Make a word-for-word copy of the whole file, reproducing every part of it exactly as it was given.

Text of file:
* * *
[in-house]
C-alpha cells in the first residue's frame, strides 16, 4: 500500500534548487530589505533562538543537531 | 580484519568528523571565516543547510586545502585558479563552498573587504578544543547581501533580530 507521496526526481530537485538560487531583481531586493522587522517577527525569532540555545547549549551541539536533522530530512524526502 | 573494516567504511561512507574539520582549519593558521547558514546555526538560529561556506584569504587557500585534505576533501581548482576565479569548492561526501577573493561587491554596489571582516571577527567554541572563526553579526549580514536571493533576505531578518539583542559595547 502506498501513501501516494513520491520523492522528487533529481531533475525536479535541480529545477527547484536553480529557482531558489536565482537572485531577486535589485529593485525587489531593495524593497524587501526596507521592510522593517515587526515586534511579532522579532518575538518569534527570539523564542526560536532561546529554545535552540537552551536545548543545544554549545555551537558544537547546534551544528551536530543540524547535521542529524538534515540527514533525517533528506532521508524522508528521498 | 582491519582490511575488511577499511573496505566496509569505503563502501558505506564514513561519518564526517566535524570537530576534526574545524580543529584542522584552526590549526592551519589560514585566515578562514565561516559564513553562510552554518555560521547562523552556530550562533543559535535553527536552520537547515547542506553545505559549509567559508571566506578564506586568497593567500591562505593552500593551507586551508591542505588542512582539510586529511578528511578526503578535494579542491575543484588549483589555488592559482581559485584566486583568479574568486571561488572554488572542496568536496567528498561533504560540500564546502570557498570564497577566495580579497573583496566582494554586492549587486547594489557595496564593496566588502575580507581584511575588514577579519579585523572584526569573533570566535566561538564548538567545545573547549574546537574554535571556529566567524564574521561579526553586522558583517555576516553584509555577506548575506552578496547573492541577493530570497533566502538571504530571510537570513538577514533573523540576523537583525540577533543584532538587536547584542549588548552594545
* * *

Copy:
[in-house]
C-alpha cells in the first residue's frame, strides 16, 4: 500500500534548487530589505533562538543537531 | 580484519568528523571565516543547510586545502585558479563552498573587504578544543547581501533580530 507521496526526481530537485538560487531583481531586493522587522517577527525569532540555545547549549551541539536533522530530512524526502 | 573494516567504511561512507574539520582549519593558521547558514546555526538560529561556506584569504587557500585534505576533501581548482576565479569548492561526501577573493561587491554596489571582516571577527567554541572563526553579526549580514536571493533576505531578518539583542559595547 502506498501513501501516494513520491520523492522528487533529481531533475525536479535541480529545477527547484536553480529557482531558489536565482537572485531577486535589485529593485525587489531593495524593497524587501526596507521592510522593517515587526515586534511579532522579532518575538518569534527570539523564542526560536532561546529554545535552540537552551536545548543545544554549545555551537558544537547546534551544528551536530543540524547535521542529524538534515540527514533525517533528506532521508524522508528521498 | 582491519582490511575488511577499511573496505566496509569505503563502501558505506564514513561519518564526517566535524570537530576534526574545524580543529584542522584552526590549526592551519589560514585566515578562514565561516559564513553562510552554518555560521547562523552556530550562533543559535535553527536552520537547515547542506553545505559549509567559508571566506578564506586568497593567500591562505593552500593551507586551508591542505588542512582539510586529511578528511578526503578535494579542491575543484588549483589555488592559482581559485584566486583568479574568486571561488572554488572542496568536496567528498561533504560540500564546502570557498570564497577566495580579497573583496566582494554586492549587486547594489557595496564593496566588502575580507581584511575588514577579519579585523572584526569573533570566535566561538564548538567545545573547549574546537574554535571556529566567524564574521561579526553586522558583517555576516553584509555577506548575506552578496547573492541577493530570497533566502538571504530571510537570513538577514533573523540576523537583525540577533543584532538587536547584542549588548552594545